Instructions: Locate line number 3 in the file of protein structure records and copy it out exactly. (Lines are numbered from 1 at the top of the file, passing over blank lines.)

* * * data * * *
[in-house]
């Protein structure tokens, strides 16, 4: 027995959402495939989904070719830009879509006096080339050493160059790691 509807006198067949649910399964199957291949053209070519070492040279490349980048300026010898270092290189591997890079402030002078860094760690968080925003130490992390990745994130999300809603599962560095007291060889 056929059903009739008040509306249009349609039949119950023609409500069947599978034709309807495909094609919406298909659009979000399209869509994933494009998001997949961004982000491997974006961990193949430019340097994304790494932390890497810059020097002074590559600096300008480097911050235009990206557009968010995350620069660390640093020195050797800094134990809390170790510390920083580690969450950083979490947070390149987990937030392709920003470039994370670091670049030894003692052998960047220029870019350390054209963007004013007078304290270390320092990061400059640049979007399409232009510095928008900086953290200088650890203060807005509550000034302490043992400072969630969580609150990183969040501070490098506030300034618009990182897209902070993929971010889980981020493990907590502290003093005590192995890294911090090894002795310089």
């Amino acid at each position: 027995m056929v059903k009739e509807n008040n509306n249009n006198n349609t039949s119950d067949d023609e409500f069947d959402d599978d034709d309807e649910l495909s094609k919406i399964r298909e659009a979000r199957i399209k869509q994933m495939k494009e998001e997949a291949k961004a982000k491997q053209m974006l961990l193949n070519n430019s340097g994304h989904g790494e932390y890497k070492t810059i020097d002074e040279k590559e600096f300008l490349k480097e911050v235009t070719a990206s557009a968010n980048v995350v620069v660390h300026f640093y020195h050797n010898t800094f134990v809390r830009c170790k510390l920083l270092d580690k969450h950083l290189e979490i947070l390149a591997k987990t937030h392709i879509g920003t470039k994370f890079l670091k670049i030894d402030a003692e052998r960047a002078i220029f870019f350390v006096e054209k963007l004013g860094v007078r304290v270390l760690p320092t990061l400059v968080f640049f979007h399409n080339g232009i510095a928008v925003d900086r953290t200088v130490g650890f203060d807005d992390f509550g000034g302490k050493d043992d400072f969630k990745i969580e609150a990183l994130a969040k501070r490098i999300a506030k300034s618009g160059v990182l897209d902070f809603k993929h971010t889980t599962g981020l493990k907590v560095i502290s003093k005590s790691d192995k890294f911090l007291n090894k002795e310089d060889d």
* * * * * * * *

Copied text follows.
């Amino acid at each position: 027995m056929v059903k009739e509807n008040n509306n249009n006198n349609t039949s119950d067949d023609e409500f069947d959402d599978d034709d309807e649910l495909s094609k919406i399964r298909e659009a979000r199957i399209k869509q994933m495939k494009e998001e997949a291949k961004a982000k491997q053209m974006l961990l193949n070519n430019s340097g994304h989904g790494e932390y890497k070492t810059i020097d002074e040279k590559e600096f300008l490349k480097e911050v235009t070719a990206s557009a968010n980048v995350v620069v660390h300026f640093y020195h050797n010898t800094f134990v809390r830009c170790k510390l920083l270092d580690k969450h950083l290189e979490i947070l390149a591997k987990t937030h392709i879509g920003t470039k994370f890079l670091k670049i030894d402030a003692e052998r960047a002078i220029f870019f350390v006096e054209k963007l004013g860094v007078r304290v270390l760690p320092t990061l400059v968080f640049f979007h399409n080339g232009i510095a928008v925003d900086r953290t200088v130490g650890f203060d807005d992390f509550g000034g302490k050493d043992d400072f969630k990745i969580e609150a990183l994130a969040k501070r490098i999300a506030k300034s618009g160059v990182l897209d902070f809603k993929h971010t889980t599962g981020l493990k907590v560095i502290s003093k005590s790691d192995k890294f911090l007291n090894k002795e310089d060889d």